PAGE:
With so many spectacular Bugattis, it takes a special car to stand out. It’s safe to say that this one-of-a-kind Type 57C Special coupe is one of the most intriguing Bugattis ever constructed.
In June 1938, this car was built at the Bugatti factory in Molsheim. The frame, no. 278, was equipped with a blown Type 57 engine, 4-speed gearbox and rear end, all numbered 486. This car was originally issued chassis no. 57335, a number from an earlier Bugatti automobile, most likely as a way to avoid taxation.
The car’s most distinctive element was unique coachwork designed by Jean Bugatti. It was the only example ever produced and featured a two-piece glass roof.
Ettore Bugatti himself used this car during 1938 and 1939, just before the factory was closed due to the German occupation. As a Works-owned demonstrator, 57335 was also driven by prominent figures in the factory, including Bugatti racing team driver Jean-Pierre Wimille, who was photographed in the car.
As the German invasion began, Bugatti driver Robert Benoist drove the car into hiding, narrowly escaping capture while doing so. After the war, this Type 57C Special returned to Molsheim, where it was most often used by Pierre Marco, the Director General for Bugatti. He was reportedly the only person allowed to drive 57335 following the passing of Ettore Bugatti in 1947. The car remained at the factory until 1959, by which time a number of unique components had been fitted.
The three-spoke steering wheel was sourced from a Type 101 with the famous EB insignia. The 57C Special Coupe was also fitted with special Lockheed hydraulic brakes, the problematic glass roof was replaced with a fabric one, and the car received its distinctive radio, aftermarket heater, and greasing points. There is also a beautiful cloisonné EB crest on the rear bumper and Rudge-Whitworth wire wheels.
On Marco’s retirement, the factory sold the coupe to Belgian Bugatti distributor Jean de Dobbeleer. Before it made its way to Belgium, it was fitted with the engine it retains today, no. 340, which features a unique downdraft carburetor, top inlet manifold, and distinctly different supercharger from the type fitted to standard Type 57s.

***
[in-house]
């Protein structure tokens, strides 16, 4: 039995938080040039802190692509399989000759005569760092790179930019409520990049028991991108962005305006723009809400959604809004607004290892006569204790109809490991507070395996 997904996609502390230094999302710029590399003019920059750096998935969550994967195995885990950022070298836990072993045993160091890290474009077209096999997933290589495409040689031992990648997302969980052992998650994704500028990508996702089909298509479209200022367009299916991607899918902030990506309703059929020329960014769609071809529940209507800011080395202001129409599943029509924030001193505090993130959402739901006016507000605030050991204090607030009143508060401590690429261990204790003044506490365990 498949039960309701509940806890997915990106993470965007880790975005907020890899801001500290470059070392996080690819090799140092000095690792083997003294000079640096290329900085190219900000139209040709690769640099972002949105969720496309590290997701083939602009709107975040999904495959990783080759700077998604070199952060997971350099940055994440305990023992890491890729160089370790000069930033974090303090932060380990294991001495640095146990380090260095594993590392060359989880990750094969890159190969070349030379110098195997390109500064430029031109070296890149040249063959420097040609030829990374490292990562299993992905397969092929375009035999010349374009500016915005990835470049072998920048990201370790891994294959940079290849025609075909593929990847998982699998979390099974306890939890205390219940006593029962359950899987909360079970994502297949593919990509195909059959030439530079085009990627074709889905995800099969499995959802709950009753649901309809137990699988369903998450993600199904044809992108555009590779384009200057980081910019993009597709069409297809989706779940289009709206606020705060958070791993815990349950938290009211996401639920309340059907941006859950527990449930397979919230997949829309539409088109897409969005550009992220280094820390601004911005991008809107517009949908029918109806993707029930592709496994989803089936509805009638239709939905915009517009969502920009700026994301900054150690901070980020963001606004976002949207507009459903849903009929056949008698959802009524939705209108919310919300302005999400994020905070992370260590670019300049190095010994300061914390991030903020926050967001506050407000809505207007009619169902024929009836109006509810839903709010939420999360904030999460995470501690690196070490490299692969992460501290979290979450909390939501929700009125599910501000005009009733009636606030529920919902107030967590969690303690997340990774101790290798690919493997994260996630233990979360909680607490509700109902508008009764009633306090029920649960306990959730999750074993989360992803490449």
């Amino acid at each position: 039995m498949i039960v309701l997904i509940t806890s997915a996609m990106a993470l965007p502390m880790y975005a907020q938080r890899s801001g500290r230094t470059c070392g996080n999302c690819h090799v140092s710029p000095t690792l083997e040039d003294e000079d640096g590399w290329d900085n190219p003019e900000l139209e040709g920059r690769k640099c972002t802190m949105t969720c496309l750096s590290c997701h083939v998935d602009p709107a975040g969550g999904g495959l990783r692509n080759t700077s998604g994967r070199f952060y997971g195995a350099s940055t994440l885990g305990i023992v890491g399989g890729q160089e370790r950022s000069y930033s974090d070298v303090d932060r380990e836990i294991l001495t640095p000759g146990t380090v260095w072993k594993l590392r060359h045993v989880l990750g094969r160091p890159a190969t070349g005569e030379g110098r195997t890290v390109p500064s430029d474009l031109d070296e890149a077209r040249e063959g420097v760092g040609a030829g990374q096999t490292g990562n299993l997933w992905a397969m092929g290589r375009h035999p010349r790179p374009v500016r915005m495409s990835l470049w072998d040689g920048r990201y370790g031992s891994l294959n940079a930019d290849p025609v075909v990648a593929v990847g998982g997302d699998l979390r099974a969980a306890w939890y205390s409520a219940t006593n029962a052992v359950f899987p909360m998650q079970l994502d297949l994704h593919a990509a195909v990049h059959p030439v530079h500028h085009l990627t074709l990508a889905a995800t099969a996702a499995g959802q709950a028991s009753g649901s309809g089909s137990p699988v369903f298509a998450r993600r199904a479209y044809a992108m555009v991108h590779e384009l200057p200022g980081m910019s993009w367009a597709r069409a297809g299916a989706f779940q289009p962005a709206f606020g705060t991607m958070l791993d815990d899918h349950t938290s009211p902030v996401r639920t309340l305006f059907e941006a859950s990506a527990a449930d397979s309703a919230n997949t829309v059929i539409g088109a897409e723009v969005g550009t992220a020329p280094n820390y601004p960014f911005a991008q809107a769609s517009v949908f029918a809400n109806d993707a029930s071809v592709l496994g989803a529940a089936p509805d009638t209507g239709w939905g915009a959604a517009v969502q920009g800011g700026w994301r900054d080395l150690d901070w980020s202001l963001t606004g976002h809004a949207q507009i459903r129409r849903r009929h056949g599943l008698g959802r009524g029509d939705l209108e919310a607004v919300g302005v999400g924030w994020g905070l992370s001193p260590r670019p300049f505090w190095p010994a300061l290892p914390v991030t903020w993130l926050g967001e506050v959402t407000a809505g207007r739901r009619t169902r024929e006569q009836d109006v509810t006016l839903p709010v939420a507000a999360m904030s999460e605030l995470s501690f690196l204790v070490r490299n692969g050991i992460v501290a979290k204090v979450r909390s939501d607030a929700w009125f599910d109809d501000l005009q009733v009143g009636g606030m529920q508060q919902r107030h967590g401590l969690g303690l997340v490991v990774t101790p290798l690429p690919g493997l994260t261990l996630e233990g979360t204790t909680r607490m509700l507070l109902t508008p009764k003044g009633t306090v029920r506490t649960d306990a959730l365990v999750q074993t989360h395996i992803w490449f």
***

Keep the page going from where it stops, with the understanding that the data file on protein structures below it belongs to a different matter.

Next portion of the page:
At purchase, de Dobbeleer stamped the engine compartment with number 57557, a car he had already owned, so he could take this car out of France without paying export duties.
In April 1959, Lyman Greenlee, an American collector from Anderson, Indiana, purchased this Bugatti, but he seldom drove it and in 1973, just before his death, sold the car to William Howell of Oklahoma City. He chose Howell because his mechanic was Alf Francis, Stirling Moss’s former mechanic.
In 1982, the current owner purchased 57335 from Howell following a lengthy “interview” process, wherein he was found to have an appropriate appreciation for the importance of this car. Over the past 27 years, 57335 has been fastidiously maintained and rarely shown. However, it stunned the crowd at the 1985 Pebble Beach Concours d’Elegance, the year that all six Royales were reunited.
In May 2009, respected Bugatti restorer Scott Sargent stated all of the finishes on this car are correct, from the nickel on the suspension components to the engine turning on the firewall. Stampings on the floorboards, body, and hood all match, and the rear end still has the correct “486” stamping from 1938. The car is supplied with a folio of tools, each stamped with the rare EB insignia.
It is absolutely certain that 57335 is a one-off car that was owned by the Bugatti factory for two decades. The car was driven by Ettore Bugatti, Jean-Pierre Wimille, and Pierre Marco, and was fitted with a number of unique accessories. Since 1960, its three caretakers have gone to extraordinary lengths to protect and preserve this historic Bugatti. In nearly 50 years, it has been seen by very few, rarely used, and lovingly maintained.